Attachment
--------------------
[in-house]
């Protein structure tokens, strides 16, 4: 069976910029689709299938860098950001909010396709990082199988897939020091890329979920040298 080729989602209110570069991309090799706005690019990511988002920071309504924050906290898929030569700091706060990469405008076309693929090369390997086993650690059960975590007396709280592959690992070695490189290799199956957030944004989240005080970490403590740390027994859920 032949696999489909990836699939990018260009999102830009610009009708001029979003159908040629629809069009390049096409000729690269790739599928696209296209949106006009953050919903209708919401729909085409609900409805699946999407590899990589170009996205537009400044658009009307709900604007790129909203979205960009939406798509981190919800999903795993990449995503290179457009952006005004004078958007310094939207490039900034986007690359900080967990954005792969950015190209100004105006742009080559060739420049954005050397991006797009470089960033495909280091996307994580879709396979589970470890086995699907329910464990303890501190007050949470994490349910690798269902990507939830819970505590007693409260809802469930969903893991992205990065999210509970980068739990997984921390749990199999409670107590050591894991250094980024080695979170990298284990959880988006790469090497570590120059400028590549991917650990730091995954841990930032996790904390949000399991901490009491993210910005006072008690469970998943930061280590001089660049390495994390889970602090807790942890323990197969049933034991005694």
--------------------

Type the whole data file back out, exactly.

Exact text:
[in-house]
């Protein structure tokens, strides 16, 4: 069976910029689709299938860098950001909010396709990082199988897939020091890329979920040298 080729989602209110570069991309090799706005690019990511988002920071309504924050906290898929030569700091706060990469405008076309693929090369390997086993650690059960975590007396709280592959690992070695490189290799199956957030944004989240005080970490403590740390027994859920 032949696999489909990836699939990018260009999102830009610009009708001029979003159908040629629809069009390049096409000729690269790739599928696209296209949106006009953050919903209708919401729909085409609900409805699946999407590899990589170009996205537009400044658009009307709900604007790129909203979205960009939406798509981190919800999903795993990449995503290179457009952006005004004078958007310094939207490039900034986007690359900080967990954005792969950015190209100004105006742009080559060739420049954005050397991006797009470089960033495909280091996307994580879709396979589970470890086995699907329910464990303890501190007050949470994490349910690798269902990507939830819970505590007693409260809802469930969903893991992205990065999210509970980068739990997984921390749990199999409670107590050591894991250094980024080695979170990298284990959880988006790469090497570590120059400028590549991917650990730091995954841990930032996790904390949000399991901490009491993210910005006072008690469970998943930061280590001089660049390495994390889970602090807790942890323990197969049933034991005694």